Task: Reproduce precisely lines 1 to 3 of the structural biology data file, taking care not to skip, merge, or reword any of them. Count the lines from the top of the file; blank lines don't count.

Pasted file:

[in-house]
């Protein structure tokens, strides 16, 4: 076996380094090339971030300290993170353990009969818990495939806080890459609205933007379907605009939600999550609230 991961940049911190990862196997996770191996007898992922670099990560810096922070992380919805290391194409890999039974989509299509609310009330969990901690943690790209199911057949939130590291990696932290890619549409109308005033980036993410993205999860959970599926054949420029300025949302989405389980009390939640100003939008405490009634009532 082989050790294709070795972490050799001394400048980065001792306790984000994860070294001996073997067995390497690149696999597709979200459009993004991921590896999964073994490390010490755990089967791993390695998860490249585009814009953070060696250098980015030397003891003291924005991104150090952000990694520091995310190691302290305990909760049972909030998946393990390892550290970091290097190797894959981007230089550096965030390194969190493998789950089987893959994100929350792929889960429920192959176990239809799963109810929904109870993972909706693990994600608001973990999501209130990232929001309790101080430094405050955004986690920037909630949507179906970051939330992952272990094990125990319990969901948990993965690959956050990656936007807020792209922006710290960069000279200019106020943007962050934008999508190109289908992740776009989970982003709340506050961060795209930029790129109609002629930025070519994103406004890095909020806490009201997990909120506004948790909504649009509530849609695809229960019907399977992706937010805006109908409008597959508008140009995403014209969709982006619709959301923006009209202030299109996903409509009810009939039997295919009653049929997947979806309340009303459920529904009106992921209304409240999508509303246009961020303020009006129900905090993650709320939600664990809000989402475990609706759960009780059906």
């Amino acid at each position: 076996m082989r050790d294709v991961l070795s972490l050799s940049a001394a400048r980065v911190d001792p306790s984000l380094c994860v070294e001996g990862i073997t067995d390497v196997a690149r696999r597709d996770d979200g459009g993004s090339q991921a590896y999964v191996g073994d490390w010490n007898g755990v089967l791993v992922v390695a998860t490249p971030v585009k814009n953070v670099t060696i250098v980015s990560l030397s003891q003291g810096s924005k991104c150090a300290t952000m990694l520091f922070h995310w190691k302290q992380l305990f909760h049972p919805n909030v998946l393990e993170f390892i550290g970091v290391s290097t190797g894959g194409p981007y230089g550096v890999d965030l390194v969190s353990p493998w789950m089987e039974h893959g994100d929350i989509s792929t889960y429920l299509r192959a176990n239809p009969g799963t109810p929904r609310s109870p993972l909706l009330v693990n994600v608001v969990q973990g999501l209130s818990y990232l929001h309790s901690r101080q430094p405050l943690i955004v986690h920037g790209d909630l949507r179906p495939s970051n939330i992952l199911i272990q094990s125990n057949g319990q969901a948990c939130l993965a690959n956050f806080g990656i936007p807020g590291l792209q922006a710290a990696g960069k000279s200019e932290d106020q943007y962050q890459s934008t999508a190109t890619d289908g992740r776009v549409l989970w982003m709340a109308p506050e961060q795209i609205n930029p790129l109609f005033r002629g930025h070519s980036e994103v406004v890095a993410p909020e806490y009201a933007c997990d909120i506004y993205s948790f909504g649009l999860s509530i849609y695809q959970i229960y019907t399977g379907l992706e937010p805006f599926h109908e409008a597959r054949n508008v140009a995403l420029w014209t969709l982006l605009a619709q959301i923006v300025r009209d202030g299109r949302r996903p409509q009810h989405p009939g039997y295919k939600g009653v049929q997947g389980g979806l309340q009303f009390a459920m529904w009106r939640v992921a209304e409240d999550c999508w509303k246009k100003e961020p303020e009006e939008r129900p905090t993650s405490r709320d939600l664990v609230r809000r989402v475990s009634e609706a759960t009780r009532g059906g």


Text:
[in-house]
């Protein structure tokens, strides 16, 4: 076996380094090339971030300290993170353990009969818990495939806080890459609205933007379907605009939600999550609230 991961940049911190990862196997996770191996007898992922670099990560810096922070992380919805290391194409890999039974989509299509609310009330969990901690943690790209199911057949939130590291990696932290890619549409109308005033980036993410993205999860959970599926054949420029300025949302989405389980009390939640100003939008405490009634009532 082989050790294709070795972490050799001394400048980065001792306790984000994860070294001996073997067995390497690149696999597709979200459009993004991921590896999964073994490390010490755990089967791993390695998860490249585009814009953070060696250098980015030397003891003291924005991104150090952000990694520091995310190691302290305990909760049972909030998946393990390892550290970091290097190797894959981007230089550096965030390194969190493998789950089987893959994100929350792929889960429920192959176990239809799963109810929904109870993972909706693990994600608001973990999501209130990232929001309790101080430094405050955004986690920037909630949507179906970051939330992952272990094990125990319990969901948990993965690959956050990656936007807020792209922006710290960069000279200019106020943007962050934008999508190109289908992740776009989970982003709340506050961060795209930029790129109609002629930025070519994103406004890095909020806490009201997990909120506004948790909504649009509530849609695809229960019907399977992706937010805006109908409008597959508008140009995403014209969709982006619709959301923006009209202030299109996903409509009810009939039997295919009653049929997947979806309340009303459920529904009106992921209304409240999508509303246009961020303020009006129900905090993650709320939600664990809000989402475990609706759960009780059906």
């Amino acid at each position: 076996m082989r050790d294709v991961l070795s972490l050799s940049a001394a400048r980065v911190d001792p306790s984000l380094c994860v070294e001996g990862i073997t067995d390497v196997a690149r696999r597709d996770d979200g459009g993004s090339q991921a590896y999964v191996g073994d490390w010490n007898g755990v089967l791993v992922v390695a998860t490249p971030v585009k814009n953070v670099t060696i250098v980015s990560l030397s003891q003291g810096s924005k991104c150090a300290t952000m990694l520091f922070h995310w190691k302290q992380l305990f909760h049972p919805n909030v998946l393990e993170f390892i550290g970091v290391s290097t190797g894959g194409p981007y230089g550096v890999d965030l390194v969190s353990p493998w789950m089987e039974h893959g994100d929350i989509s792929t889960y429920l299509r192959a176990n239809p009969g799963t109810p929904r609310s109870p993972l909706l009330v693990n994600v608001v969990q973990g999501l209130s818990y990232l929001h309790s901690r101080q430094p405050l943690i955004v986690h920037g790209d909630l949507r179906p495939s970051n939330i992952l199911i272990q094990s125990n057949g319990q969901a948990c939130l993965a690959n956050f806080g990656i936007p807020g590291l792209q922006a710290a990696g960069k000279s200019e932290d106020q943007y962050q890459s934008t999508a190109t890619d289908g992740r776009v549409l989970w982003m709340a109308p506050e961060q795209i609205n930029p790129l109609f005033r002629g930025h070519s980036e994103v406004v890095a993410p909020e806490y009201a933007c997990d909120i506004y993205s948790f909504g649009l999860s509530i849609y695809q959970i229960y019907t399977g379907l992706e937010p805006f599926h109908e409008a597959r054949n508008v140009a995403l420029w014209t969709l982006l605009a619709q959301i923006v300025r009209d202030g299109r949302r996903p409509q009810h989405p009939g039997y295919k939600g009653v049929q997947g389980g979806l309340q009303f009390a459920m529904w009106r939640v992921a209304e409240d999550c999508w509303k246009k100003e961020p303020e009006e939008r129900p905090t993650s405490r709320d939600l664990v609230r809000r989402v475990s009634e609706a759960t009780r009532g059906g």